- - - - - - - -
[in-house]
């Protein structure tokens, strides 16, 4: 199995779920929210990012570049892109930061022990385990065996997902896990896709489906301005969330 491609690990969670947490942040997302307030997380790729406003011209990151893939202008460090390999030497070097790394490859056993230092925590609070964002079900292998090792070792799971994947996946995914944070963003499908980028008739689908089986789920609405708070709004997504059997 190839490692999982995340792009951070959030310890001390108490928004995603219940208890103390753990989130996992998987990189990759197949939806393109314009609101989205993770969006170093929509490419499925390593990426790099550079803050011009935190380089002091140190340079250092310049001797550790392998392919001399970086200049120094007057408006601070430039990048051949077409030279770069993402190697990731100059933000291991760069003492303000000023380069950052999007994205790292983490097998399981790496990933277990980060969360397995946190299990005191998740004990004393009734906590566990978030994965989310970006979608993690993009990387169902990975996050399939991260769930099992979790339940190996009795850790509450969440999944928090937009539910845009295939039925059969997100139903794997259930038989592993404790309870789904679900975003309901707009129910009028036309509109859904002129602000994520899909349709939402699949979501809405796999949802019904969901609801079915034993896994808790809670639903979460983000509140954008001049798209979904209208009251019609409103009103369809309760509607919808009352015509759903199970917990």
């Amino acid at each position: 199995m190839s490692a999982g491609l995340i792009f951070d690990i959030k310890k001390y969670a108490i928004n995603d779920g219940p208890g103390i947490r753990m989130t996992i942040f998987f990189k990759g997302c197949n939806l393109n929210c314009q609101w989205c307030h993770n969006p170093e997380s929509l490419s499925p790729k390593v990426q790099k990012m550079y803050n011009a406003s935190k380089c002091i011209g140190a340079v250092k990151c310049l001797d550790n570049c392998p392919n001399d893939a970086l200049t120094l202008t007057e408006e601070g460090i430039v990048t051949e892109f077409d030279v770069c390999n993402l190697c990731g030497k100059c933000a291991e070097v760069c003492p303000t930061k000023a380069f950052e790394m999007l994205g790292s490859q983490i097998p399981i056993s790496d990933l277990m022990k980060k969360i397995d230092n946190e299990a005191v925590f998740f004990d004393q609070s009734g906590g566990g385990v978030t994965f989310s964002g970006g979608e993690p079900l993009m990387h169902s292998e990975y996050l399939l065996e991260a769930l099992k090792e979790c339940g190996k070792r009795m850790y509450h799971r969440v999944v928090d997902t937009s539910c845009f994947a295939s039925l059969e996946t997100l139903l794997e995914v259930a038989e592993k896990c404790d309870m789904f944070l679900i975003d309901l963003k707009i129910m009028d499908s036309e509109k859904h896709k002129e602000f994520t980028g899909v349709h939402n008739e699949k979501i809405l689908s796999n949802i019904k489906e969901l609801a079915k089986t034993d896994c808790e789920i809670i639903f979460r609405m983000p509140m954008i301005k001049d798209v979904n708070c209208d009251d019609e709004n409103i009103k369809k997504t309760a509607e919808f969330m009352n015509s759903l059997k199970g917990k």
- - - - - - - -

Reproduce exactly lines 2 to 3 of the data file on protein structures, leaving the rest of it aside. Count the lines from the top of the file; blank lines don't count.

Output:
């Protein structure tokens, strides 16, 4: 199995779920929210990012570049892109930061022990385990065996997902896990896709489906301005969330 491609690990969670947490942040997302307030997380790729406003011209990151893939202008460090390999030497070097790394490859056993230092925590609070964002079900292998090792070792799971994947996946995914944070963003499908980028008739689908089986789920609405708070709004997504059997 190839490692999982995340792009951070959030310890001390108490928004995603219940208890103390753990989130996992998987990189990759197949939806393109314009609101989205993770969006170093929509490419499925390593990426790099550079803050011009935190380089002091140190340079250092310049001797550790392998392919001399970086200049120094007057408006601070430039990048051949077409030279770069993402190697990731100059933000291991760069003492303000000023380069950052999007994205790292983490097998399981790496990933277990980060969360397995946190299990005191998740004990004393009734906590566990978030994965989310970006979608993690993009990387169902990975996050399939991260769930099992979790339940190996009795850790509450969440999944928090937009539910845009295939039925059969997100139903794997259930038989592993404790309870789904679900975003309901707009129910009028036309509109859904002129602000994520899909349709939402699949979501809405796999949802019904969901609801079915034993896994808790809670639903979460983000509140954008001049798209979904209208009251019609409103009103369809309760509607919808009352015509759903199970917990």
């Amino acid at each position: 199995m190839s490692a999982g491609l995340i792009f951070d690990i959030k310890k001390y969670a108490i928004n995603d779920g219940p208890g103390i947490r753990m989130t996992i942040f998987f990189k990759g997302c197949n939806l393109n929210c314009q609101w989205c307030h993770n969006p170093e997380s929509l490419s499925p790729k390593v990426q790099k990012m550079y803050n011009a406003s935190k380089c002091i011209g140190a340079v250092k990151c310049l001797d550790n570049c392998p392919n001399d893939a970086l200049t120094l202008t007057e408006e601070g460090i430039v990048t051949e892109f077409d030279v770069c390999n993402l190697c990731g030497k100059c933000a291991e070097v760069c003492p303000t930061k000023a380069f950052e790394m999007l994205g790292s490859q983490i097998p399981i056993s790496d990933l277990m022990k980060k969360i397995d230092n946190e299990a005191v925590f998740f004990d004393q609070s009734g906590g566990g385990v978030t994965f989310s964002g970006g979608e993690p079900l993009m990387h169902s292998e990975y996050l399939l065996e991260a769930l099992k090792e979790c339940g190996k070792r009795m850790y509450h799971r969440v999944v928090d997902t937009s539910c845009f994947a295939s039925l059969e996946t997100l139903l794997e995914v259930a038989e592993k896990c404790d309870m789904f944070l679900i975003d309901l963003k707009i129910m009028d499908s036309e509109k859904h896709k002129e602000f994520t980028g899909v349709h939402n008739e699949k979501i809405l689908s796999n949802i019904k489906e969901l609801a079915k089986t034993d896994c808790e789920i809670i639903f979460r609405m983000p509140m954008i301005k001049d798209v979904n708070c209208d009251d019609e709004n409103i009103k369809k997504t309760a509607e919808f969330m009352n015509s759903l059997k199970g917990k």